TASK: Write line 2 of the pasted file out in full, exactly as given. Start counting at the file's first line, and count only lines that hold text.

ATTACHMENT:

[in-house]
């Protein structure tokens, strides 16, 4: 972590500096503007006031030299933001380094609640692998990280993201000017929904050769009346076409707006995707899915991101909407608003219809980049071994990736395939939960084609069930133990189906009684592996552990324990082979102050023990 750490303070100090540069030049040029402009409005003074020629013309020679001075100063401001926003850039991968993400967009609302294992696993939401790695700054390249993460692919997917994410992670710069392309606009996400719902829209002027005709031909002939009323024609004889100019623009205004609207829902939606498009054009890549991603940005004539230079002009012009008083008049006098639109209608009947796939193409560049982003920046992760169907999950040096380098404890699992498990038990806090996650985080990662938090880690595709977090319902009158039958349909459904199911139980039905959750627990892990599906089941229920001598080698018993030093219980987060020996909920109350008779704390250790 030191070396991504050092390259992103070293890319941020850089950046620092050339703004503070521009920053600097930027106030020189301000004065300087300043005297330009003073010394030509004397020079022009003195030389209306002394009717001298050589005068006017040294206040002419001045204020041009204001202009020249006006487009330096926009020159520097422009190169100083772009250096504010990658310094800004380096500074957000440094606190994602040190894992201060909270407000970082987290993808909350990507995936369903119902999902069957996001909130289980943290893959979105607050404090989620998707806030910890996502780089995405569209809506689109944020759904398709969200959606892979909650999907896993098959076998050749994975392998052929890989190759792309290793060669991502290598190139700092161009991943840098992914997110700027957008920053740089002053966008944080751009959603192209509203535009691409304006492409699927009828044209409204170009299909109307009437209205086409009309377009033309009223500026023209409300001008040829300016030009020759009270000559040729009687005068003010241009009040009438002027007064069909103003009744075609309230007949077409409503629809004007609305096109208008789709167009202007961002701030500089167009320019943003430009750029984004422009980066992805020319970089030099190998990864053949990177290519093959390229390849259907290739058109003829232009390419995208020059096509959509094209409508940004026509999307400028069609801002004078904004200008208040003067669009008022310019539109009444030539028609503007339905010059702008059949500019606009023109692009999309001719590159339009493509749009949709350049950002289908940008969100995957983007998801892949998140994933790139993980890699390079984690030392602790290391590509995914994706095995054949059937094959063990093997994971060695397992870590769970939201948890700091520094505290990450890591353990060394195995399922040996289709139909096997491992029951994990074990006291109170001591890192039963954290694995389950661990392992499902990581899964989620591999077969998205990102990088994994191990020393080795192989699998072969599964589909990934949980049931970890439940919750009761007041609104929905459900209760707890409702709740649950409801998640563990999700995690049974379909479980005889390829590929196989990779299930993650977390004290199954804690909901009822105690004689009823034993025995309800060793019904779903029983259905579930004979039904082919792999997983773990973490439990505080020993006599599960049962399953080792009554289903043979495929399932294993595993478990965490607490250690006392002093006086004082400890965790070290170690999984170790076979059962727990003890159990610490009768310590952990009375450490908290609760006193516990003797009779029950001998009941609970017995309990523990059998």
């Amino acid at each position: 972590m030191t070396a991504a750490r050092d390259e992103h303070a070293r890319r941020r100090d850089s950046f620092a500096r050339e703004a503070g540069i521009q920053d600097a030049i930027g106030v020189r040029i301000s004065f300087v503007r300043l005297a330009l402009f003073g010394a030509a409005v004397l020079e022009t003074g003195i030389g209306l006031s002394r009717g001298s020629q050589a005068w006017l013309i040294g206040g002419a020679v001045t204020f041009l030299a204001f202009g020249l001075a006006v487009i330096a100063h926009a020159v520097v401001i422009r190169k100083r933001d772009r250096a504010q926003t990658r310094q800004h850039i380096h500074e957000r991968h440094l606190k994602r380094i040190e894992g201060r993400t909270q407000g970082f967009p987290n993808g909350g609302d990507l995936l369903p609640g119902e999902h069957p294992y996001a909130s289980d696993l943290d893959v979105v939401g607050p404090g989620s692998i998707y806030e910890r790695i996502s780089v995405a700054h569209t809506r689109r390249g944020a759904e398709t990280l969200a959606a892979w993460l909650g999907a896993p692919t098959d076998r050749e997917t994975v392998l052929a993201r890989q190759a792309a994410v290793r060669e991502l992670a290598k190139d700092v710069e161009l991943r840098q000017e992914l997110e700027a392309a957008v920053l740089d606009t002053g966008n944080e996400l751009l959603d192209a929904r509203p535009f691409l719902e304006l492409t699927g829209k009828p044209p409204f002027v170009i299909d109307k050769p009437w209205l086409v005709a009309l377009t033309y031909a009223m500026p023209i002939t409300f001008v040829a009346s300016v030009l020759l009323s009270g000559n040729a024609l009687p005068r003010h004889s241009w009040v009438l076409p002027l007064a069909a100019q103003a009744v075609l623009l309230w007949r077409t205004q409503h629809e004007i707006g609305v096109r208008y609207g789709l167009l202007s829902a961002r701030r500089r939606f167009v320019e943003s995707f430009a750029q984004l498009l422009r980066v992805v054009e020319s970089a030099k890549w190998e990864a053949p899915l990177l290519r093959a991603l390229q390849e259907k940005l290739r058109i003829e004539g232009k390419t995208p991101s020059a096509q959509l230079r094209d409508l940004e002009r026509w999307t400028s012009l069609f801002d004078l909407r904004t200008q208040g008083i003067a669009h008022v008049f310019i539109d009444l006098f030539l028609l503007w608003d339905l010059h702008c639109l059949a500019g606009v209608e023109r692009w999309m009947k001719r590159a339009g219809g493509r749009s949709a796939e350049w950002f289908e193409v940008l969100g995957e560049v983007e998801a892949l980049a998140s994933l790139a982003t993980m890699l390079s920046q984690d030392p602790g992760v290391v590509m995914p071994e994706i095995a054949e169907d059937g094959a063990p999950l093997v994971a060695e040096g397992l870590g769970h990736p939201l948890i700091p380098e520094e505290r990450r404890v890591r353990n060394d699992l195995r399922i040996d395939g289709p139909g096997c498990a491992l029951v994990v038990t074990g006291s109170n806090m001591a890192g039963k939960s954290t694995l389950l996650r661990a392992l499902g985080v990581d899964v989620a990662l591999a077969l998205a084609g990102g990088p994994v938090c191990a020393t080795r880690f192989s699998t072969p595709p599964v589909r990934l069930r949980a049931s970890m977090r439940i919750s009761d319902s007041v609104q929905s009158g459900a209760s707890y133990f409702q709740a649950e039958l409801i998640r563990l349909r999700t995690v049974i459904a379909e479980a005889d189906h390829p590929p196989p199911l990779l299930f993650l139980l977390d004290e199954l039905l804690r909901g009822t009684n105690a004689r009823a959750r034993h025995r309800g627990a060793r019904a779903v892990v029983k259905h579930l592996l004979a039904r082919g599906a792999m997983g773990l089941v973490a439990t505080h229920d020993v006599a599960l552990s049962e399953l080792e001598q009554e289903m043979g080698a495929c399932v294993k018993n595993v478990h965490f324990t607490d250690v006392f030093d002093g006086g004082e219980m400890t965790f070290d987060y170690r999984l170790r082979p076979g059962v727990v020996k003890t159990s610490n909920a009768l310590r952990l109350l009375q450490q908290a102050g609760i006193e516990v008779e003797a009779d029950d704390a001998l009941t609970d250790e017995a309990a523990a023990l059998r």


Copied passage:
């Protein structure tokens, strides 16, 4: 972590500096503007006031030299933001380094609640692998990280993201000017929904050769009346076409707006995707899915991101909407608003219809980049071994990736395939939960084609069930133990189906009684592996552990324990082979102050023990 750490303070100090540069030049040029402009409005003074020629013309020679001075100063401001926003850039991968993400967009609302294992696993939401790695700054390249993460692919997917994410992670710069392309606009996400719902829209002027005709031909002939009323024609004889100019623009205004609207829902939606498009054009890549991603940005004539230079002009012009008083008049006098639109209608009947796939193409560049982003920046992760169907999950040096380098404890699992498990038990806090996650985080990662938090880690595709977090319902009158039958349909459904199911139980039905959750627990892990599906089941229920001598080698018993030093219980987060020996909920109350008779704390250790 030191070396991504050092390259992103070293890319941020850089950046620092050339703004503070521009920053600097930027106030020189301000004065300087300043005297330009003073010394030509004397020079022009003195030389209306002394009717001298050589005068006017040294206040002419001045204020041009204001202009020249006006487009330096926009020159520097422009190169100083772009250096504010990658310094800004380096500074957000440094606190994602040190894992201060909270407000970082987290993808909350990507995936369903119902999902069957996001909130289980943290893959979105607050404090989620998707806030910890996502780089995405569209809506689109944020759904398709969200959606892979909650999907896993098959076998050749994975392998052929890989190759792309290793060669991502290598190139700092161009991943840098992914997110700027957008920053740089002053966008944080751009959603192209509203535009691409304006492409699927009828044209409204170009299909109307009437209205086409009309377009033309009223500026023209409300001008040829300016030009020759009270000559040729009687005068003010241009009040009438002027007064069909103003009744075609309230007949077409409503629809004007609305096109208008789709167009202007961002701030500089167009320019943003430009750029984004422009980066992805020319970089030099190998990864053949990177290519093959390229390849259907290739058109003829232009390419995208020059096509959509094209409508940004026509999307400028069609801002004078904004200008208040003067669009008022310019539109009444030539028609503007339905010059702008059949500019606009023109692009999309001719590159339009493509749009949709350049950002289908940008969100995957983007998801892949998140994933790139993980890699390079984690030392602790290391590509995914994706095995054949059937094959063990093997994971060695397992870590769970939201948890700091520094505290990450890591353990060394195995399922040996289709139909096997491992029951994990074990006291109170001591890192039963954290694995389950661990392992499902990581899964989620591999077969998205990102990088994994191990020393080795192989699998072969599964589909990934949980049931970890439940919750009761007041609104929905459900209760707890409702709740649950409801998640563990999700995690049974379909479980005889390829590929196989990779299930993650977390004290199954804690909901009822105690004689009823034993025995309800060793019904779903029983259905579930004979039904082919792999997983773990973490439990505080020993006599599960049962399953080792009554289903043979495929399932294993595993478990965490607490250690006392002093006086004082400890965790070290170690999984170790076979059962727990003890159990610490009768310590952990009375450490908290609760006193516990003797009779029950001998009941609970017995309990523990059998």